• Press Release

Mount Sinai Hosts WTC Health Program Symposium Examining Health of Responders and Survivors 15 Years After 9-11

  • New York, NY
  • (September 22, 2016)

{To watch the symposium’s research presentations, click here}  

Not only do World Trade Center responders and survivors continue to suffer elevated rates of airway conditions, cancer, Gastroesophageal Reflux Disease (GERD) and Post-Traumatic Stress Disorder (PTSD), compared to the unexposed population, but illnesses such as autoimmune disorders and cardiovascular disease are also of increasing concern for both groups. These are only some of the numerous health conditions facing those who responded to and survived the terrorist attacks of September 11, 2001. The Icahn School of Medicine at Mount Sinai hosted scientific researchers, clinicians, members of the media, and other stakeholders for a conference at the New York Academy of Medicine on Wednesday, September 14, 2016, to learn more about the health impact of this disaster on a population that includes 90,000 responders and 400,000 community members.

Researchers from multiple World Trade Center Health Program Clinical Centers of Excellence—including the Icahn School of Medicine at Mount Sinai, Stony Brook School of Medicine, New York University/Bellevue, City University of New York, and the Fire Department of the City of New York—and the World Trade Center Registry presented their latest findings related to the respiratory, immunologic, and mental health of 9/11 responders and survivors.

John Howard, MD, MPH, JD, LLM, Administrator, World Trade Center Health Program and Director, National Institute for Occupational Safety and Health (NIOSH) of the Centers for Disease Control and Prevention (CDC), gave the conference’s keynote address.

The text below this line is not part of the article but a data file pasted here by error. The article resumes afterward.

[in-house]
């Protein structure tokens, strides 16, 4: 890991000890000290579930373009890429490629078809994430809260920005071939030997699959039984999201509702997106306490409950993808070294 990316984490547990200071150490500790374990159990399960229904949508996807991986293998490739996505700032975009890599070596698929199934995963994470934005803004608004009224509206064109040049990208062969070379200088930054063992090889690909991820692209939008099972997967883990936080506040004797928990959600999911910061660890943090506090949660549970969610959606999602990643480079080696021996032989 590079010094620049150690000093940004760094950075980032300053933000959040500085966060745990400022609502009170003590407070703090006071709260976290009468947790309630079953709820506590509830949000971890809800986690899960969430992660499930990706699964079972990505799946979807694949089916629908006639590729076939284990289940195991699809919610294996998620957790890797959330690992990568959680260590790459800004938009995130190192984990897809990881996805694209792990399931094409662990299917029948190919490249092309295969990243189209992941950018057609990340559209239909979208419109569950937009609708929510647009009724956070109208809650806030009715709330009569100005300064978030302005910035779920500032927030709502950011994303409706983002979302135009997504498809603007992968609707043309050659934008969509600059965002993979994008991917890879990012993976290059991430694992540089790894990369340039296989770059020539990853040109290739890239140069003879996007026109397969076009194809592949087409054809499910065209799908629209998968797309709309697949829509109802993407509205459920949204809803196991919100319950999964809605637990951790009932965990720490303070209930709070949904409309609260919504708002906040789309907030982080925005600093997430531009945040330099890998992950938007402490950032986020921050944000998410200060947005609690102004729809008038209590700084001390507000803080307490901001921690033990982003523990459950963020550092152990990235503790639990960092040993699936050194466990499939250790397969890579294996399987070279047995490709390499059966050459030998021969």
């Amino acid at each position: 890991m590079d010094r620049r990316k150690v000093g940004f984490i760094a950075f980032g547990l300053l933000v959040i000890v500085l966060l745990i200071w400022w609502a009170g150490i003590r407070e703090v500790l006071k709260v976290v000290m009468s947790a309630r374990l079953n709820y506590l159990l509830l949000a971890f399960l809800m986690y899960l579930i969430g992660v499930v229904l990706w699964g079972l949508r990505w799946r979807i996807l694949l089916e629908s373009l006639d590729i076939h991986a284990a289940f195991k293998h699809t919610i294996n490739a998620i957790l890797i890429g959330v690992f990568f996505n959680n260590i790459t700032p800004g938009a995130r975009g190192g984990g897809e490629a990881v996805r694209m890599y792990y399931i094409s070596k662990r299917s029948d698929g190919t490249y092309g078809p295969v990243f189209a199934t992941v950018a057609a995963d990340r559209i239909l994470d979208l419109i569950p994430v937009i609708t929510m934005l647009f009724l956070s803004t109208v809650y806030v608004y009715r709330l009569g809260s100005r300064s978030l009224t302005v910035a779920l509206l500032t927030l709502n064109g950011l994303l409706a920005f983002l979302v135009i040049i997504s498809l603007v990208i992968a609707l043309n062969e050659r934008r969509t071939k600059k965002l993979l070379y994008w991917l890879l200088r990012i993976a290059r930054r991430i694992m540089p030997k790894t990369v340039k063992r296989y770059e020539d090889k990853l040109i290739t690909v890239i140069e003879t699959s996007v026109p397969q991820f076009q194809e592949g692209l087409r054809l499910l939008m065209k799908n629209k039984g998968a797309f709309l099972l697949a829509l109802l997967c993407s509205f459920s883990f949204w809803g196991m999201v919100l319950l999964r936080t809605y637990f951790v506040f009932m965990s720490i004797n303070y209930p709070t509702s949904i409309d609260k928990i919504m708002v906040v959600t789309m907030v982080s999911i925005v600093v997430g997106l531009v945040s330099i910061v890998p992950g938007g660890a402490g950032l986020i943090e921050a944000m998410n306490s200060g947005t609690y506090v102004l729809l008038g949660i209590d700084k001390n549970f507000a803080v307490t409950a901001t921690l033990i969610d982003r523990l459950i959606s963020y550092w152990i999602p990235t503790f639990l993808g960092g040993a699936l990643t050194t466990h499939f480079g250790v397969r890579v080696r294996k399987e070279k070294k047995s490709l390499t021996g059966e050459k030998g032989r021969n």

“Even while the disaster area still burned, an army of rescue recovery and cleanup workers—professional and volunteer—descended on the sites of New York and Virginia and Pennsylvania, or engaged in a supportive role to do what they could,” said Dr. Howard. “9/11 practitioners and scientists have provided valuable research findings that told the story of an exposed population whose health was adversely affected by the September 11, 2001, terrorist attacks.”

In December 2015, President Obama signed into law a bill reauthorizing the James Zadroga 9/11 Health and Compensation Act of 2010. This includes reauthorization of the World Trade Center Health Program for 75 years, ending in 2090, ensuring uninterrupted health care from the WTC Health Program in the future.

“All of the scientific endeavors and complex array of advocacy that occurred now ensure that 9/11 responders and survivors can receive the health care they need for a lifetime,” added Dr. Howard. “Thanks to all the researchers in this room for their contribution to promoting the health of 9/11 members and for being pivotal in ensuring that we are here today, 15 years later, looking forward to the future of 2090.”

Mount Sinai’s history of caring for 9/11 responders began in the immediate aftermath of the attacks. Recognizing the serious nature of the environmental exposures at Ground Zero, Mount Sinai physicians, in partnership with experts at regional occupational medicine clinics as well as with affected stakeholder organizations, developed a medical screening program to evaluate the health of 9/11 responders.

“We at Mount Sinai are honored to be the site of the largest WTC Health Program Clinical Center of Excellence as well as the responders’ Data Center,” said Robert Wright, MD, MPH, Chair, Department of Environmental Medicine and Public Health, Icahn School of Medicine at Mount Sinai.

“We hope that today will mark the dawn of a new era for the WTC Health Program, one in which the Program will become even better at treating and preventing illness. We hope that the findings of the research will assist not only the WTC responders, but also workers around the world who seek to blunt the impacts of disasters and terrorist attacks, and help us as health care workers to better understand over the long term how these events cause diseases that may not be evident for years.”

Closing remarks were given by Dori B. Reissman, MD, MPH, Associate Administrator and Medical Director, World Trade Center Health Program, Chief Medical Officer, U.S. Public Health Service Commissioned Corps, NIOSH, CDC.